Russia Backs Truce in Moldova
KISHINEV, MOLDOVA — WHILE leaders of both sides of the conflict over the breakaway Dniester region in eastern Moldova have welcomed a recent cease-fire involving the Russian Federation, they remain deadlocked over a permanent political solution to a war that threatens to split this tiny former Soviet republic.
Last week Moldovan President Mircea Snegur and the president of the separatist republic of the Trans-Dniester region, Igor Smirnov, both expressed optimism about Russia's role in the cease-fire agreement, signed by Moldova and Russia in Moscow July 22. They said they see it as a first step toward introducing a multinational peacekeeping force in the future.
Russian President Boris Yeltsin promised to pull the Russian 14th Army out of the disputed area, a longstanding demand by Moldova. Moldova has accused the officially neutral force of supporting the Russian and Ukrainian separatists with military hardware and even soldiers.
"All the principles in [this agreement] are directed toward stopping the war and maintaining the territorial integrity of our country," said President Snegur in the Moldovan capital of Kishinev on Friday.
The day before, Mr. Smirnov had argued the deal was "strictly a military agreement, not a political one. Its main goal is to end the bloodshed."
Smirnov places his hope in the agreement, he says, because "This is the first time that we have been recognized as a side in talks between Russia and Moldova and the first time there has been a guarantor."
"This means that if Moldova renews its aggression against us, then it will have to battle Russia," he said.
Both leaders issued orders last week to their military commanders to halt all military actions while special commissions from Russia, Moldova, and the Trans-Dniester regions met here to negotiate a mechanism for introducing peacekeepers.
On the political front, however, the mood seemed far less cooperative. Snegur and Smirnov are at an impasse on the central issue of the future status of the Trans-Dniester region.
The people there voted for secession from Moldova last December, fearing that rising nationalism among the Romanian majority might lead to reunification with neighboring Romania.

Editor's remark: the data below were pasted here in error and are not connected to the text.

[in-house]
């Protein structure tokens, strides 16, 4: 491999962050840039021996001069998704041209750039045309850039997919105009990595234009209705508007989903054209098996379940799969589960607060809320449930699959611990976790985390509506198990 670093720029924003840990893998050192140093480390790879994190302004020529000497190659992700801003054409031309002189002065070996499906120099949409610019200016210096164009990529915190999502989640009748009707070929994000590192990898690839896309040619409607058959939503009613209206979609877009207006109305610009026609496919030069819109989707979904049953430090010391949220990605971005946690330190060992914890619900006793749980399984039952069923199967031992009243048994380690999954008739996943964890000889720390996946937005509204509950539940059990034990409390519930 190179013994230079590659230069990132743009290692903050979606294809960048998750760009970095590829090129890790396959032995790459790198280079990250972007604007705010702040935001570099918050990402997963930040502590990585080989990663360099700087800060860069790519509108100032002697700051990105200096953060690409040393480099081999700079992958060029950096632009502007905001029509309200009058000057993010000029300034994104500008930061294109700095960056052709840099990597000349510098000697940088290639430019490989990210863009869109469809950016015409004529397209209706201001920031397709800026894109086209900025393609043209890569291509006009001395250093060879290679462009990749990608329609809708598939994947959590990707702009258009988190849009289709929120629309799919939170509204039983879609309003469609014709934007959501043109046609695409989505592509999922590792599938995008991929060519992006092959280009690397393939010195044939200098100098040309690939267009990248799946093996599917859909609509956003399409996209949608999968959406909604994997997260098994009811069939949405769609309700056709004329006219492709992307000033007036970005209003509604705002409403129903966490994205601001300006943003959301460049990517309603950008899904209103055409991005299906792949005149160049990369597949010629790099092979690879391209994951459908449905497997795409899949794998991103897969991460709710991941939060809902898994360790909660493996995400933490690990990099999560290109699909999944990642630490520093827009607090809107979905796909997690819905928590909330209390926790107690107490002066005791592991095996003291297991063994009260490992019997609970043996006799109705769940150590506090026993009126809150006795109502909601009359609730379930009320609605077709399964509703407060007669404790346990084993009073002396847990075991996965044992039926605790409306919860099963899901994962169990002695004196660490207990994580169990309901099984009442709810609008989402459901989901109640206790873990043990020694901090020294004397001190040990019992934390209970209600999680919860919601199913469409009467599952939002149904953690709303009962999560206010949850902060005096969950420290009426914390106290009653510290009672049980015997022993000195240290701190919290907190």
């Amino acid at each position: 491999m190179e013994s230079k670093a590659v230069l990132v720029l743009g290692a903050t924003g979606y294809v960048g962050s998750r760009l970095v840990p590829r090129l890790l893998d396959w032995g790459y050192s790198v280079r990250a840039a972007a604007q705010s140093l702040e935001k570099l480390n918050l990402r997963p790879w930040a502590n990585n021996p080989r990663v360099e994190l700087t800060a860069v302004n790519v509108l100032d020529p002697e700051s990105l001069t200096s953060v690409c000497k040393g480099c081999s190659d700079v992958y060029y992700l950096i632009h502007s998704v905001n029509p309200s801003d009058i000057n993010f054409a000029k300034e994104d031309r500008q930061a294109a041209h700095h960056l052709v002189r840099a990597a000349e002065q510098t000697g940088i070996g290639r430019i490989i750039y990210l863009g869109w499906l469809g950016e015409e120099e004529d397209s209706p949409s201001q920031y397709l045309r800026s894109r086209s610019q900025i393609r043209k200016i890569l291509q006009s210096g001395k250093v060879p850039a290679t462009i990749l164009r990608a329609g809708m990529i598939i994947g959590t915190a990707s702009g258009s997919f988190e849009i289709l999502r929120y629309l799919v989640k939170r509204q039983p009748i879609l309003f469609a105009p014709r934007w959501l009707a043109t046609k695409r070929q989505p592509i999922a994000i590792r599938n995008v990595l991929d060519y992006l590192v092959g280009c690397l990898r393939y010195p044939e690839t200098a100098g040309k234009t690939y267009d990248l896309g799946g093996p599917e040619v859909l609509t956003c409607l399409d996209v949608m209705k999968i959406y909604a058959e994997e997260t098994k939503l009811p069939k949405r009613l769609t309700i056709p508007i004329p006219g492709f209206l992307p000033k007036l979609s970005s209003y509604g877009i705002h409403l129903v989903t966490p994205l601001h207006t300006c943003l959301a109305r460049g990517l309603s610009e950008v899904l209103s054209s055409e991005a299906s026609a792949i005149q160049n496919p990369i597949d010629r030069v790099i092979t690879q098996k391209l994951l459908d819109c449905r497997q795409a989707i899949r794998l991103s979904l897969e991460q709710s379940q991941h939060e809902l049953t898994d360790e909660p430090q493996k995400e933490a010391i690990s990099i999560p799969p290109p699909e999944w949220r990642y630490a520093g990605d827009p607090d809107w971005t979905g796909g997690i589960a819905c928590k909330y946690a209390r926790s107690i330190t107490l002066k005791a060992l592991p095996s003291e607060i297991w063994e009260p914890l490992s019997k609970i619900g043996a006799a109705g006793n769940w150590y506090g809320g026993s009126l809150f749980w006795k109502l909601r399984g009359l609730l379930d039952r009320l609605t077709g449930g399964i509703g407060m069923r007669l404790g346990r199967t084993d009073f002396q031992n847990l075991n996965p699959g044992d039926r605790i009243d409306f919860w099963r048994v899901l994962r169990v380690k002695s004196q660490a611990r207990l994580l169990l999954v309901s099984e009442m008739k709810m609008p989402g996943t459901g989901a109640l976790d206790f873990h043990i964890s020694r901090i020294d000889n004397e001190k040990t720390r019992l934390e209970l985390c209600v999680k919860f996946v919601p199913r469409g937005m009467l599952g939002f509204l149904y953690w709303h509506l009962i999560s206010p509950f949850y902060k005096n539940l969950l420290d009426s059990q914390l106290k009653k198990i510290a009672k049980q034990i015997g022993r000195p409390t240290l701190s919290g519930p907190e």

Moldova, however, which was part of Romania until Joseph Stalin annexed the region in 1940, has offered assurances that if the issue of reunification were raised in the future, the Trans-Dniestrians would be allowed to determine their own status. Draft laws guaranteeing such a right, as well as giving the region more local self-rule and special economic status are being discussed in the Moldovan Parliament.
But these offers have not satisfied the Trans-Dniestrian leaders, who demand equal political status in a Moldovan federation or outright independence.
In an interview last Friday, Snegur refuted any possibility of an independent republic in the Trans-Dniester. "I would never agree to allow any sort of political status to this region because their leaders are people who came to that area only a short time ago from Russia ... and they are the ones with political ambitions," the Moldovan president said. "But it should be up to the people, not this so-called government in Tiraspol, to decide their status."
Reflecting a popular view in Kishinev, Moldovan deputy chairman, Viktor Pushkash, said the secessionist movement in the Trans-Dniester was led by "communist reactionaries ... mostly directors of the former Soviet military defense complex, who deceived the population into believing that the Romanianization of the republic would lead to unification with Romania." As to the cease-fire agreement, Deputy Chairman Pushkash said, "Russia armed the rebels, now they must disarm them."
Snegur has encountered considerable pressure here from the Moldovan Popular Front, a radical group of Romanian nationalists, who staged a protest in from the the parliament building Friday against the recent cease-fire agreement.
Smirnov claimed the only way peace could be achieved would be through granting the Trans-Dniester region a separate political status. "This is not an inter-ethnic conflict," said Smirnov. "Unification with Romania is not the reason for this. The Trans-Dniestrian people are rebelling against the totalitarian regime in Moldova," he said.
Smirnov also said he opposed the withdrawal of the 14th Army until peace was achieved, regarding them as protection against the Moldovan Army and police.
"They are demanding precisely what we can't give them," Pushkash said last week.
"The Dniester region is not the Crimea. It is not a resort area, but a vital industrial area through which Moldova receives most of its natural gas and electrical power. We are too small a state to allow a republic within a republic like Ukraine did with the Crimea," he said. "I'm afraid if they don't accept our proposals then the Trans-Dniester region will not see an end to random shooting and will become another Lebanon," Pushkash warned.